Wednesday, July 21, 2010

My Freak-Out du Jour

It started, as most things do, with me innocently surfing the web.

More specifically, skimming tweets, among which was a link to a recall notice for baby pacifiers.

Since my first grandchild is on the way, my alert system went into high gear.

Never mind that the recall was for a pacifier sold in Texas and California (we live in Canada), never mind that with the baby due in November pacifiers are likely not on the shopping list anytime soon, it's the idea that we must watch out for danger lurking around every corner when it comes to my precious grandchild!

Oy.

What we need here is a grandma pacifier and this is it, my blog.

As with every other time this sort of thing has happened, I resisted the urge to email my son and daughter-in-law. I trust them to be good, responsible and loving parents. I especially trust my daughter-in-law to research anything that has to do with being a parent very thoroughly and to call on her older sister, who has two young children, her friends, her doctor, her prenatal group and perhaps me after that, if she needs advice.

As hard as I'm trying not to be a meddling grandma, I tried even harder  to not be an overprotective parent. My own mother was way ahead of her time - she'd have fit in wonderfully with the class of parents who don't let their kids out of their sight, strap a cell phone on them from the time they can burp, and whose mantra is "better safe than sorry".

I really really detest that expression especially when used as an excuse to smother.

So what's wrong with a little excess caution? Only that it tends to create an emotional cripple, a fearful neurotic person who sees only life's evils and is afraid to experience and grow. Or perhaps someone who rebels in the opposite direction. Either way, nothing good comes of it.

I refused to do that to my children when they were growing up and I refuse to do that to them as adults, or to my grandchildren.

As it turns out, I'd written about this sort of thing before: ten years ago in my personal journal. My then 15 year old son was off on a bus trip to a rock concert in the dead of winter and I was sitting up worrying. Of course he came home ok and life went on.

Being the nudnik that I am, I called to ask if he remembered it. He did indeed, but quickly sensed that I was "interviewing" him for a blog entry. What I managed to get out of him was that he does not feel that I was overprotective and that he was not just saying that because it was what I wanted to hear because "men don't do that".

I had to give him that one.

Oh and the band that they went to see in January 2000? Simple Plan, who now have their own Wikipedia page not to mention a stack of awards and nominations. Definitely worth the trip.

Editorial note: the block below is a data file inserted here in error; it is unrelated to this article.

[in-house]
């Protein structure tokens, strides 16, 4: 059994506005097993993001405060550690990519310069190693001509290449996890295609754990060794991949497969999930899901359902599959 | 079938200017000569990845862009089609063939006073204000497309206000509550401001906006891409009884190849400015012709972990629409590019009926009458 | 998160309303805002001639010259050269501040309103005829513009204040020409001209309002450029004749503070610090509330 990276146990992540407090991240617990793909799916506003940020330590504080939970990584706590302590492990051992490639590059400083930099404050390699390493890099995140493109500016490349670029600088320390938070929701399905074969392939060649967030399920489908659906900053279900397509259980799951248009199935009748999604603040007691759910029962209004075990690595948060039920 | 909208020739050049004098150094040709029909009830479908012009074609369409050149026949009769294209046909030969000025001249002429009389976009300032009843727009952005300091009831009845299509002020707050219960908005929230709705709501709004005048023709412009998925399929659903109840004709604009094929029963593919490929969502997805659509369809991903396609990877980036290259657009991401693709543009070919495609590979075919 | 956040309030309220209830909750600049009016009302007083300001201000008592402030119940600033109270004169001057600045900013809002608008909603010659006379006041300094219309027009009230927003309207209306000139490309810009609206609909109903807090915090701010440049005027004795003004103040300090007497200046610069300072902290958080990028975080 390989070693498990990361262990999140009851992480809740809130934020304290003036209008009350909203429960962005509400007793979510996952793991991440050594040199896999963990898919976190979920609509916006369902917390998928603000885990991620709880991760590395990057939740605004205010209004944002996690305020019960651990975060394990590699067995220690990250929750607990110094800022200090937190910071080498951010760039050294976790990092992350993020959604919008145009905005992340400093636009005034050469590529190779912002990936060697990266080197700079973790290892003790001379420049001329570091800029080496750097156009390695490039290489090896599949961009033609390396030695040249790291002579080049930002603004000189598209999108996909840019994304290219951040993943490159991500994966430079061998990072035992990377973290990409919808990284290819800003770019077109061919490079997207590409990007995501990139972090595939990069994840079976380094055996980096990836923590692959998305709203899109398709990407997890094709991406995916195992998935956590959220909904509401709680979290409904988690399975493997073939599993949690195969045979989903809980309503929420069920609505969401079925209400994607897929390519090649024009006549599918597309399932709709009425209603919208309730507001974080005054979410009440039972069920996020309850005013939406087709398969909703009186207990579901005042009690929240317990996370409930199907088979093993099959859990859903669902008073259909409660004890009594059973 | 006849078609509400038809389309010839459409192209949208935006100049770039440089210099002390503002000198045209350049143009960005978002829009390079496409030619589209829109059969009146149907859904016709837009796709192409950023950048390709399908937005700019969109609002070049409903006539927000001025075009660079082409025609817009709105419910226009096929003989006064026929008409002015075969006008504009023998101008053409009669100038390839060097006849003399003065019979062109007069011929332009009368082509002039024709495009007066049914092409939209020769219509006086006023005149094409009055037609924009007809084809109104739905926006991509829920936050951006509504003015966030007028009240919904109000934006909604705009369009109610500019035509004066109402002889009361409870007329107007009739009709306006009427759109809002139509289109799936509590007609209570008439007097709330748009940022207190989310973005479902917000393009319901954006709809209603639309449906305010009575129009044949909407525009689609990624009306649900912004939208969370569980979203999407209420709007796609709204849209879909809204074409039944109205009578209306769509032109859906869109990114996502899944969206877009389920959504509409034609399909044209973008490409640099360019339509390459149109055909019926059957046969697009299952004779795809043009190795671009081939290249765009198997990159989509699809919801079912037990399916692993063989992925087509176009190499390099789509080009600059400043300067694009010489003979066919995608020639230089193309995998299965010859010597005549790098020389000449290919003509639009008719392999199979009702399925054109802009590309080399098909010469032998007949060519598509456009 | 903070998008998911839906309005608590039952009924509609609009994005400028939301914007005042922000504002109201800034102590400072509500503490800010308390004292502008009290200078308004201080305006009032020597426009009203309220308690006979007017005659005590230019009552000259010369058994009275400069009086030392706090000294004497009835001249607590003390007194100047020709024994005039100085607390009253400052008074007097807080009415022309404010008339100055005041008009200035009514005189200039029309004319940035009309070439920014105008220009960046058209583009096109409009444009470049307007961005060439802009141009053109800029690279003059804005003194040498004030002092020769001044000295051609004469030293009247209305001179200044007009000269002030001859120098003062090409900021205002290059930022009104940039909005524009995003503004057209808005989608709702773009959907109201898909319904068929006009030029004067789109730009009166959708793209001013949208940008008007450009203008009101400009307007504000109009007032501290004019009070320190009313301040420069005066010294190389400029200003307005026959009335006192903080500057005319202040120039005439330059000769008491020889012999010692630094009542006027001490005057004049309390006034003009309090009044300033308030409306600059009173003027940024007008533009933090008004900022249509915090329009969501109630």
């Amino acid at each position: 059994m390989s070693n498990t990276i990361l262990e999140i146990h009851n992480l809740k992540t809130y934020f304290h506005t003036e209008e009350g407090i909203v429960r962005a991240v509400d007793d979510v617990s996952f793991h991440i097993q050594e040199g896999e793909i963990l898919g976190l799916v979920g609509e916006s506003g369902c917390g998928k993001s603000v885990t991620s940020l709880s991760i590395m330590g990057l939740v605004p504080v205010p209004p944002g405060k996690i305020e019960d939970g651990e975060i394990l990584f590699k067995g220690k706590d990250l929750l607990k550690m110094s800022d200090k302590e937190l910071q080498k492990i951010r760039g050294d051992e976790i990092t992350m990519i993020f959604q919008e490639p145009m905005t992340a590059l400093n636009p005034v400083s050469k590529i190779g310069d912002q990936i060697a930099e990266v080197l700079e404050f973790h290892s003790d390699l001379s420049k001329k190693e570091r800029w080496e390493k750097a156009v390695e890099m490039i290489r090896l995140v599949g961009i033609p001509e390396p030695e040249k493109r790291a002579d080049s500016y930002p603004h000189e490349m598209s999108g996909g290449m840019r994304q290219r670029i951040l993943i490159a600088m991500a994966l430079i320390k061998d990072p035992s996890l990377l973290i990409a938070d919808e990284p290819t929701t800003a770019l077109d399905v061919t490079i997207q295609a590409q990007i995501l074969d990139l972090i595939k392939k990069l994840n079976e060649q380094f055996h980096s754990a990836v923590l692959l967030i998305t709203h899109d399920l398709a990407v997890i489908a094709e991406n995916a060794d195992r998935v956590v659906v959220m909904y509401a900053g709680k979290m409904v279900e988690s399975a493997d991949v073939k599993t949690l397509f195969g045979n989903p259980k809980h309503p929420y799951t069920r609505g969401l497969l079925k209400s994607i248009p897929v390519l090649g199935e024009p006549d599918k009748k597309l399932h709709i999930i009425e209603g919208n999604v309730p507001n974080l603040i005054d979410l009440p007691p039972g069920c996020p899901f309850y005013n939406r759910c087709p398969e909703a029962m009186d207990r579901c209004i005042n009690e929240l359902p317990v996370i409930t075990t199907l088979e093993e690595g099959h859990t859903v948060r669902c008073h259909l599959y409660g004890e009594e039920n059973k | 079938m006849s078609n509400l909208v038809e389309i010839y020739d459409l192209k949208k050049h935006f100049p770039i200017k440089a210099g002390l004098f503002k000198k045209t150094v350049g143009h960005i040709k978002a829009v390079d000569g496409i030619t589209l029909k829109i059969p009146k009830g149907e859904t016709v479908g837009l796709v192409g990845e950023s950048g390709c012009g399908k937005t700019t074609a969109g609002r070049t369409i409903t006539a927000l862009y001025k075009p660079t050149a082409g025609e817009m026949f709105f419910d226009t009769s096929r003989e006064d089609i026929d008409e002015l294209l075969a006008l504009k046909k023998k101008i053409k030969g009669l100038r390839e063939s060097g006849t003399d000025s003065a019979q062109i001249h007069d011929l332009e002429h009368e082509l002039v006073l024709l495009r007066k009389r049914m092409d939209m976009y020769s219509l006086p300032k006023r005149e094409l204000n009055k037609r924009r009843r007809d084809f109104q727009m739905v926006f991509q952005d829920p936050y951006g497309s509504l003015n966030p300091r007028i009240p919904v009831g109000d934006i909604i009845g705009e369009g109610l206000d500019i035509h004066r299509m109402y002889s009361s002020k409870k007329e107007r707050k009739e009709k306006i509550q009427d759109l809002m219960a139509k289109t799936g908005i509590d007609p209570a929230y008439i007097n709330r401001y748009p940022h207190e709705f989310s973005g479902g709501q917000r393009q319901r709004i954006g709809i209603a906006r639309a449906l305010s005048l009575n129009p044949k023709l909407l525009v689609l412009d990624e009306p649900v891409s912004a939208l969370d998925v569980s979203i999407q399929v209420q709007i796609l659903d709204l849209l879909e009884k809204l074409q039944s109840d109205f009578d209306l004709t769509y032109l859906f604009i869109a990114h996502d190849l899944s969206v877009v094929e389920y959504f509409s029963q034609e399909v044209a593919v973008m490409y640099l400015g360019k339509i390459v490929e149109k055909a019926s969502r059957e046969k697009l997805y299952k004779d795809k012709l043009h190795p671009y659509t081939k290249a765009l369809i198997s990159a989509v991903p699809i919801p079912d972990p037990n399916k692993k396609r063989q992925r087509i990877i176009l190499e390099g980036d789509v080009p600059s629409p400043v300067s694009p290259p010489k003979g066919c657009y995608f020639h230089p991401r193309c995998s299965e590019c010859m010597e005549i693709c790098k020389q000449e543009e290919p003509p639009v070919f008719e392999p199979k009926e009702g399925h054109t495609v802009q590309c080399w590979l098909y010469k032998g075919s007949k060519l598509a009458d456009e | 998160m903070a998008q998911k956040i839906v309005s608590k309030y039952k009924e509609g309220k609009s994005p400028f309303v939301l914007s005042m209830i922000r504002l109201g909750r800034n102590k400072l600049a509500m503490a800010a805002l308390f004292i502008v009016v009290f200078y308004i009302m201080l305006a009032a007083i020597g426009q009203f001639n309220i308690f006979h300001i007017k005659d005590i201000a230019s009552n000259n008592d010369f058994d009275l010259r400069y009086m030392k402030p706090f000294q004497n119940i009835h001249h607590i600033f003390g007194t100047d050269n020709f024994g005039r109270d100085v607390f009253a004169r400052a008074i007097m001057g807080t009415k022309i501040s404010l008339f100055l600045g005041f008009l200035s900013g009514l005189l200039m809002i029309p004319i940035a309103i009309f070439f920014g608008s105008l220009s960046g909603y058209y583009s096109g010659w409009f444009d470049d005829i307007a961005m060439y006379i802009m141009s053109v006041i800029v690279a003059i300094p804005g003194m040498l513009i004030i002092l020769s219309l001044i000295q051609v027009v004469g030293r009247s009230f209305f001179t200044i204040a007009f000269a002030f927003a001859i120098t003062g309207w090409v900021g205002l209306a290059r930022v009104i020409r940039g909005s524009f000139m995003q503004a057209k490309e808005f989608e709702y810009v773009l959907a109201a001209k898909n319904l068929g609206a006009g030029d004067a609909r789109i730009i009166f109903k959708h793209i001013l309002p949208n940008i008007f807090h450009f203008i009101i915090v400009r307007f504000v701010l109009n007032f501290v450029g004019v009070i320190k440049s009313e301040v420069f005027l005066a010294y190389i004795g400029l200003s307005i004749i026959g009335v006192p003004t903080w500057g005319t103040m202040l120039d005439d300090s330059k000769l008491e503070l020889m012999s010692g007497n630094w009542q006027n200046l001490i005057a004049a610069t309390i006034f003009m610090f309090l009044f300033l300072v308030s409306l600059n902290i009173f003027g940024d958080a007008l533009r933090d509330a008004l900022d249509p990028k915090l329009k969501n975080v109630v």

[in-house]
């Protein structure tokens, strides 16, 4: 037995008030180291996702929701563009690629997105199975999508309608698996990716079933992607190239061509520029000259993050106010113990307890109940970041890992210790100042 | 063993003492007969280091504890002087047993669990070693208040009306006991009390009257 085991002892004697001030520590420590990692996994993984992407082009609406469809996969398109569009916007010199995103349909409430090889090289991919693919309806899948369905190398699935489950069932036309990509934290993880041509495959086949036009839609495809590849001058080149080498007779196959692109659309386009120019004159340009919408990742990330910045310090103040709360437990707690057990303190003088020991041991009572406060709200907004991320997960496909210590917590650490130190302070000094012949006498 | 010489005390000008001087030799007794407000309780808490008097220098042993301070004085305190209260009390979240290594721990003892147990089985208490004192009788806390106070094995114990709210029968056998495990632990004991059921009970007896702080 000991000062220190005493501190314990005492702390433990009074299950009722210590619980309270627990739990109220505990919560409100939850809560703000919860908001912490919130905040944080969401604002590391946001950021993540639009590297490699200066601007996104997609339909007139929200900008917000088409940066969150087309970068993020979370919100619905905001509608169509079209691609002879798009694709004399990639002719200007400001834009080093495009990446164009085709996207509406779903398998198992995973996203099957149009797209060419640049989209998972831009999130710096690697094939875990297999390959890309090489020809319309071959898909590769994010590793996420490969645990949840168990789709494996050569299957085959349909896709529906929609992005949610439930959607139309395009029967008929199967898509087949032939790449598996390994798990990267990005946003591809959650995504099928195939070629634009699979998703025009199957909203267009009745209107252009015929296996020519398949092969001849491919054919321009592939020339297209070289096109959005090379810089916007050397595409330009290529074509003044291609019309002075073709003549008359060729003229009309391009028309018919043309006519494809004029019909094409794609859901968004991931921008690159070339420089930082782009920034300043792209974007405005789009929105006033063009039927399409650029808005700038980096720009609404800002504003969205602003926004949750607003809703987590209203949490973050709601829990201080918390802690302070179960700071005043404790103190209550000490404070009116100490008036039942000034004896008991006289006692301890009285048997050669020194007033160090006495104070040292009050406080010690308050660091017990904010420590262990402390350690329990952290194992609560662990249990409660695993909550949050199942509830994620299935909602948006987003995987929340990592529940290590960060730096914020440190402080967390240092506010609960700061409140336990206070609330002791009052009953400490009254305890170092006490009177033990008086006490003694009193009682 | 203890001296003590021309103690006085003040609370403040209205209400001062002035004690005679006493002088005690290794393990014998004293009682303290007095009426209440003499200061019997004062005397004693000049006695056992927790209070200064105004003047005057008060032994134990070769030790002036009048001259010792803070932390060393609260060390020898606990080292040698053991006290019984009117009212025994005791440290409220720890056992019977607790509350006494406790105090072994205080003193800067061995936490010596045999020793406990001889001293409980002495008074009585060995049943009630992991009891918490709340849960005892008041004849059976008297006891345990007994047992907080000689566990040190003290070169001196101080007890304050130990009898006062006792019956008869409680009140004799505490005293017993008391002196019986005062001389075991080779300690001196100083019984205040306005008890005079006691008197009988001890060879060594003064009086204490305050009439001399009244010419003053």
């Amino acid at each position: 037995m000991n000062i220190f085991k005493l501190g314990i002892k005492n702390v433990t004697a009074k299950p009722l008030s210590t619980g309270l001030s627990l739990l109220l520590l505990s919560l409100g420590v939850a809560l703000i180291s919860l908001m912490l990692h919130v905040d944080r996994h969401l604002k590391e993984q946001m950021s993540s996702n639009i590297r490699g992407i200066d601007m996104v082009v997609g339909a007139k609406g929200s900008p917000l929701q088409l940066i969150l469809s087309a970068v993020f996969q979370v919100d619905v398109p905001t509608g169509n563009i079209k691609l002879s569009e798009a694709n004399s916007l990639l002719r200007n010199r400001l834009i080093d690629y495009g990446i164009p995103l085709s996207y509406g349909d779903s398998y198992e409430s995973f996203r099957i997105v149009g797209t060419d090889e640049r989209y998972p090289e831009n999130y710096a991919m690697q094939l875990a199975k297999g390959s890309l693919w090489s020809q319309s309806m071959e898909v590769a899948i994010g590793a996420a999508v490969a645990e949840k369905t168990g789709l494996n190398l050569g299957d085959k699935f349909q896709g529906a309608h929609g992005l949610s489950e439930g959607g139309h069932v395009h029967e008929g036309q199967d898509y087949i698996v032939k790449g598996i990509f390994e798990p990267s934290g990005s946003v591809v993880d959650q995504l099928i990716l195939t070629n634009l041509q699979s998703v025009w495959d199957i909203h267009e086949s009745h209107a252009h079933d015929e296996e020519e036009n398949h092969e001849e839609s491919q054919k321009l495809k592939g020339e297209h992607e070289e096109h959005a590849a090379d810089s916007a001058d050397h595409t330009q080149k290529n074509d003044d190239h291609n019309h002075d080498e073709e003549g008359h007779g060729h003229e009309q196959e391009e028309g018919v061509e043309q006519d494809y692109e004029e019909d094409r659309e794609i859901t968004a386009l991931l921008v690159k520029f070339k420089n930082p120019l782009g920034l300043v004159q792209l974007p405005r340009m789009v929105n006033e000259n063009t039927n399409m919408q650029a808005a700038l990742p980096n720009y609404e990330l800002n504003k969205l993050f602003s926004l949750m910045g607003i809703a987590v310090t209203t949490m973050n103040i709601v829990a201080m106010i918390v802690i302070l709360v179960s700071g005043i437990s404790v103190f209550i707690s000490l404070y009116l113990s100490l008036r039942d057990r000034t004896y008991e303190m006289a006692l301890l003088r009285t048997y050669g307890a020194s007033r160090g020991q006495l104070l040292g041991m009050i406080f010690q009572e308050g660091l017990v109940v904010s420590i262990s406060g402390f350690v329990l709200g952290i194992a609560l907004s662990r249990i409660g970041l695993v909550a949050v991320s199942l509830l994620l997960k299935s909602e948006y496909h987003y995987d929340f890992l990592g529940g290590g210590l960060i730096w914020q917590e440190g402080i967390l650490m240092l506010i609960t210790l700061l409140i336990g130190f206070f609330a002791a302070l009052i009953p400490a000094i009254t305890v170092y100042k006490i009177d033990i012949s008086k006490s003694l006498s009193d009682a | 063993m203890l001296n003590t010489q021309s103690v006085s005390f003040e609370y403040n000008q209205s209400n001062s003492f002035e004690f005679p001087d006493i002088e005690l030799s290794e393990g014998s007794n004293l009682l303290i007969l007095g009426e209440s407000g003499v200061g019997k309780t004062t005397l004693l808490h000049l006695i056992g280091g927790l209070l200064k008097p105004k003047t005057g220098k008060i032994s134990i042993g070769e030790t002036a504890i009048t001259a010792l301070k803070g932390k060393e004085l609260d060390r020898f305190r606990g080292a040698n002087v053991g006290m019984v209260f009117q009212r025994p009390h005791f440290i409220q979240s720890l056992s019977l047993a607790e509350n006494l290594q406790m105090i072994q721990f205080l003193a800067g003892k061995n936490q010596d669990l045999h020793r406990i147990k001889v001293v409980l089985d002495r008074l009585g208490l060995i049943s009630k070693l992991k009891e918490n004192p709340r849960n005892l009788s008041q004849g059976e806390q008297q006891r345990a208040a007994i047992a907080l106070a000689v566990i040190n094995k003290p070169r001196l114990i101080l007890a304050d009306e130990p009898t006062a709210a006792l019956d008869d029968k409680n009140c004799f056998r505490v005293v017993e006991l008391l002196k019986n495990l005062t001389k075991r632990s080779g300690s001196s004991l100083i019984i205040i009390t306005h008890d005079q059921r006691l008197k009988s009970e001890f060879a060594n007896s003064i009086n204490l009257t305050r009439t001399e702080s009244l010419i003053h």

I guess what bothers me about my initial reaction to hearing about a pacifier recall is that I've let my guard down. For one thankfully short moment I became my mother or even worse, became one of those people who votes Republican because only George Bush can keep us safe. 

And now in conclusion, I cannot resist an over-the-top metaphor:

We live in a world full of warnings and cautions. Most are appropriate and useful - it's good to know when a thunderstorm is approaching, if only to keep your laundry dry. The problems arise when you never hang out your sheets in the first place because some day it might rain.

Monday, July 19, 2010

Refudiate This!

Contrary to popular opinion, Sarah Palin did NOT invent the word "refudiate"



Poor Sarah Palin. She can hardly utter a sentence without it being picked apart by the liberal elite intelligensia, by which I mean anyone possessing a dictionary.

Her latest gaffe: repeated use of the non-word "refudiate" in both oral and written language.

Well if "refudiate" wasn't a word before, it is now. I kind of like it - a perhaps accidentally clever, even elegant combination of the words "repudiate", "refute" and "refuse".

Many words start out in life this way, for instance, "brunch", "smog", and "humongous". In fact there is even a term for a "word formed by blending sounds from two or more distinct words and combining their meanings": portmanteau, as explained in Wikipedia - which is itself such a word combination.

Betcha didn't know that, Sarah.

And while "refudiate" is not in the regular dictionary - yet - it has turned up in the Urban Dictionary, a great resource for anyone wondering "what the heck does that mean" while browsing online or eavesdropping on the kids.

The Urban Dictionary lists three entries for the word, the first two referring to our Sarah, but the third predates her gaffe - by a whole three weeks - referencing an article in the New York Times in which the word was reportedly used by:








wait for it...








"pot sellers"

We are not talking Food Network here. Pot, as in weed, marijuana.

The article is in the Business Section, discussing the adventures of legally selling medical marijuana:

With a couple of exceptions ...  interviewing pot sellers is unlike interviewing anyone else in business. Simple yes-or-no questions yield 10-minute soliloquies. Words are coined on the spot, like “refudiate,” and regular words are used in ways that make sense only in context.


Sarah Palin, using a term borrowed from the drug subculture, putting lipstick on the pig to make it look like Shakespeare.

Sarah, why do you hate America?